Christians struggle to make their Sunday faith relevant to their weekday jobs and find their churches indifferent to their lives in the real world. 'How the Church Fails Business people - and what can be done about it' sheds light on the reasons behind why so many Christians feel let down by their church.
Author John C Knapp argues that, by and large, the Church has nothing to offer the woman who wonders what Sunday worship has to do with her hard hours as a hotel housekeeper. Church leaders unconsciously devalue ‘secular’ work and make it difficult for men and women like her to find support, encouragement and guidance in their faith community.
Relating Sunday worship to weekday work
Says the book’s author, John C Knapp, “I have known countless believers who say the church does little or nothing to equip them for faithful living in the settings where they spend most of their waking hours and productive years.”
His response to this situation is ‘How the Church Fails Businesspeople’ which incorporates real-life anecdotes and examples, many drawn from interviews with 230 Christians actively seeking to bridge the gap between their Sunday church and weekday work.
Serving God in the commercial and vocational
The book offers a new framework for Christian life in the workplace with a look at some promising models of faith-at-work ministry. It is time, he says for the Church to come to grips with its neglected responsibilities and close the dangerous chasm between the worlds of faith and work.
'How the Church Fails Businesspeople' looks at the accepted hierarchy of professions that divide those with a church recognised ‘vocation’ from the vast majority who just have ‘jobs’. He argues that full-time clergy and missionaries are seen as having the top vocations.
Bridging the gap between faith and work
Paid workers in Christian ministry with jobs seen as genuine callings are often validated by ordination ceremonies and commissioning rituals. Below them are the so-called caring professions such as social workers, nurses and the like whose work matches the church’s priorities.
The vast majority of Christians don’t have ‘vocations’. They are the office staff, business owners, skilled workers, sales executives, legal advisers, accountants and countless full and part time employees in the world of commerce and industry.
Honouring God in the world of business
'How the Church Fails Businesspeople' shows that when the church elevates an elite, while subtly devaluing the rest of the body of Christ, the consequences for the gospel and for individual believers can be disastrous.
John C Knapp addresses how church leaders can minister to those not employed in pastoral or caring professions: how to reassure them that the work of businesspeople can be pleasing to and glorify God, that lawyers can feel the Holy Spirit and sales managers can show the love of Christ.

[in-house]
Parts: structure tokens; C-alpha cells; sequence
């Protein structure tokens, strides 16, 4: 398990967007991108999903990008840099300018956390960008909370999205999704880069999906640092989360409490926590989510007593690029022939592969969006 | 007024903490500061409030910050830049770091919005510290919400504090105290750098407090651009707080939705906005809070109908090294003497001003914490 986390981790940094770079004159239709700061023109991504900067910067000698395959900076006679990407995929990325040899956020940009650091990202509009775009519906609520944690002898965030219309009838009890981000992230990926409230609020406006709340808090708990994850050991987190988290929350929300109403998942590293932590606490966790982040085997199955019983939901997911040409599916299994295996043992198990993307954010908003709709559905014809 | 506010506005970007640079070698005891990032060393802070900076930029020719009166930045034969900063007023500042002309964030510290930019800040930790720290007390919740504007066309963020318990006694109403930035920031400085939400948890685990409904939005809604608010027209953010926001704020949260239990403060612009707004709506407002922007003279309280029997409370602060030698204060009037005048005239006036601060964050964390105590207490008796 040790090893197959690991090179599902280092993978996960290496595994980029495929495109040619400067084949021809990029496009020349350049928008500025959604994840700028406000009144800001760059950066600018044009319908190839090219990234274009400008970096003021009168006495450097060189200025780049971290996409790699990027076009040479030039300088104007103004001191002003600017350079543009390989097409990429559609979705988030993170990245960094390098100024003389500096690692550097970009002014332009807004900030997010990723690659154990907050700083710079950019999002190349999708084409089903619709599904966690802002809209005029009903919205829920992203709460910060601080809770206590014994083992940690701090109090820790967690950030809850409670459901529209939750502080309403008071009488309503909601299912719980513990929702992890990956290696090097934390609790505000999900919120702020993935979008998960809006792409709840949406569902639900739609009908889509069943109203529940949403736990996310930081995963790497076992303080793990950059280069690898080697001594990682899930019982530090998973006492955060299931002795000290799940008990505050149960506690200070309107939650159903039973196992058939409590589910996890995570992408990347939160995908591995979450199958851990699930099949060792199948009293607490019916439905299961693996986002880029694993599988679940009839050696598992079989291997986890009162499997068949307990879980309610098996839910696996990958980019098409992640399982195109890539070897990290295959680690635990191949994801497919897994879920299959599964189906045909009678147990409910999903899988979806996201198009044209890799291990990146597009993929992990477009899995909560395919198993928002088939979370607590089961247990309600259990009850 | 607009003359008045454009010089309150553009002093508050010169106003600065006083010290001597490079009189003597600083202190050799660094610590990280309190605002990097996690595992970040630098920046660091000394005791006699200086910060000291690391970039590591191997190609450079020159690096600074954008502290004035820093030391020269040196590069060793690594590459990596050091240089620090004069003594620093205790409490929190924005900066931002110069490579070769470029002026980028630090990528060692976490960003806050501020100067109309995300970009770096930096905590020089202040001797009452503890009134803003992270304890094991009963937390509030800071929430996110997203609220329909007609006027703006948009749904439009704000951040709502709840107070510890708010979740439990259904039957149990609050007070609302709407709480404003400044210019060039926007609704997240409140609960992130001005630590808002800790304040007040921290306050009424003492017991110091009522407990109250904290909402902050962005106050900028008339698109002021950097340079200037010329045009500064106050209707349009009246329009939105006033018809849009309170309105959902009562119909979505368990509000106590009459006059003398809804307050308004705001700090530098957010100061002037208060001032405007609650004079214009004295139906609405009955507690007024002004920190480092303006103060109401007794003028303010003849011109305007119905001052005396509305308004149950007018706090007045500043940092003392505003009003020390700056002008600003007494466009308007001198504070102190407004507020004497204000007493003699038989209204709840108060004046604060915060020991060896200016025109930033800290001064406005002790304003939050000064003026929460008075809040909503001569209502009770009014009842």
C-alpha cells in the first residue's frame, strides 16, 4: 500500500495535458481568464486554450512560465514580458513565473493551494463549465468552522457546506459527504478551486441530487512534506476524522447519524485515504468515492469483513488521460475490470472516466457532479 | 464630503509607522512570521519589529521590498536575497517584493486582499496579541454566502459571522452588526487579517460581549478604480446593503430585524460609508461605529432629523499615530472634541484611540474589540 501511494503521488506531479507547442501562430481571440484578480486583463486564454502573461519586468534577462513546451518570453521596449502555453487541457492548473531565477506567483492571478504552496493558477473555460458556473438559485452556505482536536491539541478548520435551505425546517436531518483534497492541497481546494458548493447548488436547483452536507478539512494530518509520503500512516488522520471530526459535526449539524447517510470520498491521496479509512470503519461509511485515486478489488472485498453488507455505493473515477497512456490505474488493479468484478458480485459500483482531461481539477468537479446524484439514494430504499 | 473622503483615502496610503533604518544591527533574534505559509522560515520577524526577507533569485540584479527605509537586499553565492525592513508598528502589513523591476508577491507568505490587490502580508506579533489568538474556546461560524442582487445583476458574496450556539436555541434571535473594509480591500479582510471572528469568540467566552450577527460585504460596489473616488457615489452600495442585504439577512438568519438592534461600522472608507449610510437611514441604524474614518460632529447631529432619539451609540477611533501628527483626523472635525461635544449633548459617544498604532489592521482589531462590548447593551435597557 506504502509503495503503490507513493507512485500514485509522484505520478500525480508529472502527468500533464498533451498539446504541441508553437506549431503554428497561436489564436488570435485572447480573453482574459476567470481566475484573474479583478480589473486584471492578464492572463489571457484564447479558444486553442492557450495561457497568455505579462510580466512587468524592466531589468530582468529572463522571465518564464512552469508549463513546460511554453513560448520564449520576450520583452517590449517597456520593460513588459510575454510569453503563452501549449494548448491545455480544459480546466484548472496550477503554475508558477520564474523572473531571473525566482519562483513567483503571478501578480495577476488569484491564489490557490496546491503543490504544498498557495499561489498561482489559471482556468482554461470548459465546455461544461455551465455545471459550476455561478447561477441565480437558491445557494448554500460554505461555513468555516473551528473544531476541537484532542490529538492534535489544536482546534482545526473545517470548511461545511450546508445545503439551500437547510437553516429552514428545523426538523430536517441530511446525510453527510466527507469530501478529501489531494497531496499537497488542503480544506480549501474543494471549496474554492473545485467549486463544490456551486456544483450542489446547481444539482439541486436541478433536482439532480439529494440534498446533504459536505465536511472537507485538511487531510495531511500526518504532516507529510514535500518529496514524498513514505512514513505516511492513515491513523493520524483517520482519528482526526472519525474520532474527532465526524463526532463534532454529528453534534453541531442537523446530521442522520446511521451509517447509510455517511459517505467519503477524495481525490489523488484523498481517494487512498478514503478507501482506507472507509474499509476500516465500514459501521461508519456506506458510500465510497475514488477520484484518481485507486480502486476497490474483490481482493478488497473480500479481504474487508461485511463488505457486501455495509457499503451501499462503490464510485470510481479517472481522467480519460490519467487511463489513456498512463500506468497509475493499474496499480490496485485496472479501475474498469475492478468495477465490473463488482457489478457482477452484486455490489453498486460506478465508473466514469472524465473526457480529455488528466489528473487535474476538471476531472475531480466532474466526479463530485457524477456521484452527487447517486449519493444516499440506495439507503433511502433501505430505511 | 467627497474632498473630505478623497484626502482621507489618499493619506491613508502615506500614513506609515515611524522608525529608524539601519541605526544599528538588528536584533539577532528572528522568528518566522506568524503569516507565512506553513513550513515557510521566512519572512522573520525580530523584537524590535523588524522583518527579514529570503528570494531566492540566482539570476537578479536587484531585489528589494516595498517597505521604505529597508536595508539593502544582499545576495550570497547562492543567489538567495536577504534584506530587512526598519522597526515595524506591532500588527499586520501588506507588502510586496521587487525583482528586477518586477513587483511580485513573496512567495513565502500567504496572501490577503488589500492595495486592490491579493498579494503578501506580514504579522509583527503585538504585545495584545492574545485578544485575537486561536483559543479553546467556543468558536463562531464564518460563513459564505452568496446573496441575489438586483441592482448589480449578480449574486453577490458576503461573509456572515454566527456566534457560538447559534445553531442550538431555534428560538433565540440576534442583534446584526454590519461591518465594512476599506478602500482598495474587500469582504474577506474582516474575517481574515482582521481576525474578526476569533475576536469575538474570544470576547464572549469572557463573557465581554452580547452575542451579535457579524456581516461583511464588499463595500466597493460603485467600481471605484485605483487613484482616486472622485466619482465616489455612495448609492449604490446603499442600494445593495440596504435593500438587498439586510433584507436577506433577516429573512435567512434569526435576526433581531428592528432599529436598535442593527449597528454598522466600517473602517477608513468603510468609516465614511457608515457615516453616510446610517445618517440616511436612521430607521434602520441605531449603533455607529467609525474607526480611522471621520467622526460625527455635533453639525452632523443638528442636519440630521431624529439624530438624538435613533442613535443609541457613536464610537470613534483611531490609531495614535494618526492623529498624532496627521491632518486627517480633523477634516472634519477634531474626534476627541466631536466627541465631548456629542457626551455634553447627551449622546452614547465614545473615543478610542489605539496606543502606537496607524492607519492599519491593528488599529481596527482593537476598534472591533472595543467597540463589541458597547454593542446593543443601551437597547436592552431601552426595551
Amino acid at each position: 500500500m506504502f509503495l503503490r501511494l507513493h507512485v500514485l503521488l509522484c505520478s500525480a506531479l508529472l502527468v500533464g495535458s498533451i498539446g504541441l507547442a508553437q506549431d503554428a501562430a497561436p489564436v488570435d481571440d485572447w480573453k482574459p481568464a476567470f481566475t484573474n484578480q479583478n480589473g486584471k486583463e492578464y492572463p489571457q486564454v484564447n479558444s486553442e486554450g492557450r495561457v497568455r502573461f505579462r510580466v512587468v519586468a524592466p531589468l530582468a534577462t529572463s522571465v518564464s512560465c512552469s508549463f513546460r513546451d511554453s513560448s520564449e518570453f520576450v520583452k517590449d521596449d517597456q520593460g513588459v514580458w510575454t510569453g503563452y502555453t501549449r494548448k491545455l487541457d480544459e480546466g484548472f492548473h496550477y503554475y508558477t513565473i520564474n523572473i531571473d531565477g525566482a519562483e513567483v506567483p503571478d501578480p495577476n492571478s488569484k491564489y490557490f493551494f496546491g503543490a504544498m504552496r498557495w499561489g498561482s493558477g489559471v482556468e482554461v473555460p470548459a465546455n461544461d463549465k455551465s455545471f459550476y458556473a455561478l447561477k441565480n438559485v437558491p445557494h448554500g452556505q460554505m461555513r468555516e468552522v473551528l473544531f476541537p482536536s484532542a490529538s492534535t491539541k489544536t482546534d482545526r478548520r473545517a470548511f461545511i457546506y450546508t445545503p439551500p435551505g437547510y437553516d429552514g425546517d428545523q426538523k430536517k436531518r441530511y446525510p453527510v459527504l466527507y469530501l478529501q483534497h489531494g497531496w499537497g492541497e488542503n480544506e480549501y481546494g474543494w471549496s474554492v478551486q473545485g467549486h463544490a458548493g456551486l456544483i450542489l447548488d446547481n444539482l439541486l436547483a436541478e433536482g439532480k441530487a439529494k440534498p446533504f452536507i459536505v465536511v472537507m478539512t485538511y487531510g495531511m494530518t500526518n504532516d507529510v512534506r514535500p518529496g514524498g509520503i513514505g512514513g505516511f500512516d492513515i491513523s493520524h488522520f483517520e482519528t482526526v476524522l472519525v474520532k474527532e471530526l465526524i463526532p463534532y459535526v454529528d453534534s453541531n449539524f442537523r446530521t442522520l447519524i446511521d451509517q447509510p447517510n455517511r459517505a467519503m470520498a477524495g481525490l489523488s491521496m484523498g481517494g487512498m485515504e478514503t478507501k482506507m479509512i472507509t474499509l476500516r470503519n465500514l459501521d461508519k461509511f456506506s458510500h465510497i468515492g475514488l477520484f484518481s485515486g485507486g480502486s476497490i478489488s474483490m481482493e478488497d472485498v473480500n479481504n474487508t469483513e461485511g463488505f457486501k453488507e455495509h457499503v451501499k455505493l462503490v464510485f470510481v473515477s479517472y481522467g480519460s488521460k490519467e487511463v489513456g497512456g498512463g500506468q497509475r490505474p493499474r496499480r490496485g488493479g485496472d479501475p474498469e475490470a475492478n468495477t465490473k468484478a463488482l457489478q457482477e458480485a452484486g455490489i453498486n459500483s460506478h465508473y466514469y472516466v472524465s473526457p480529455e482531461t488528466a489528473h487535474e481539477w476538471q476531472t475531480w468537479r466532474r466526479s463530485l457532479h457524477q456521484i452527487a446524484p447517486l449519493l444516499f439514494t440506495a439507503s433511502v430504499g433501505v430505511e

Author Snapshot: Dr John C. Knapp
Dr John C. Knapp is founding director of the Frances Marlin Mann Centre for Ethics and Leadership at Samford University, Birmingham, Alabama. Before joining Samford, Dr Knapp was Professor and Director of the Centre for Ethics and Corporate Responsibility at Georgia State University. With his doctorate from the University of Wales, UK, he has written extensively on the ethics of leadership, real-world perspectives on business and the business of higher education.
Quick Guide to How the Church fails Businesspeople
What is it?
- Exploration of the historical, cultural and educational background to faith-work gap.
- Real life examples of where the chuch fails to support Christians in their workaday lives.
- New ideas and proposals for how your church can support Christian life in the public sphere.
What will it do for me?
- Help you understand why so many Christians struggle to relate their faith to their daily work.
- Unravel the Church’s ambiguous teaching on vocation, money, business and discipleship.
- Better equip your ministry to the members of your congregation in their work day lives.
Over to You
At Eden.co.uk you can find a truly interactive Christian community helping you find all you need to live, learn and grow your faith.
Most of the working population of a church are engaged in the commercial world of making, mending, buying, selling – none of them traditionally labelled as ‘vocational’ but all in need of the Christian voice.
- If you’re a worker, what do you need from Sunday to apply your faith to your daily work?
- If you’re a minister, what tips have you for making your teaching irelevant to the working life?
Tell us. Post your ideas, views and tips – beautiful, bizarre and brilliant at Eden.co.uk
February 23rd, 2012 - Posted & Written by Les Ellison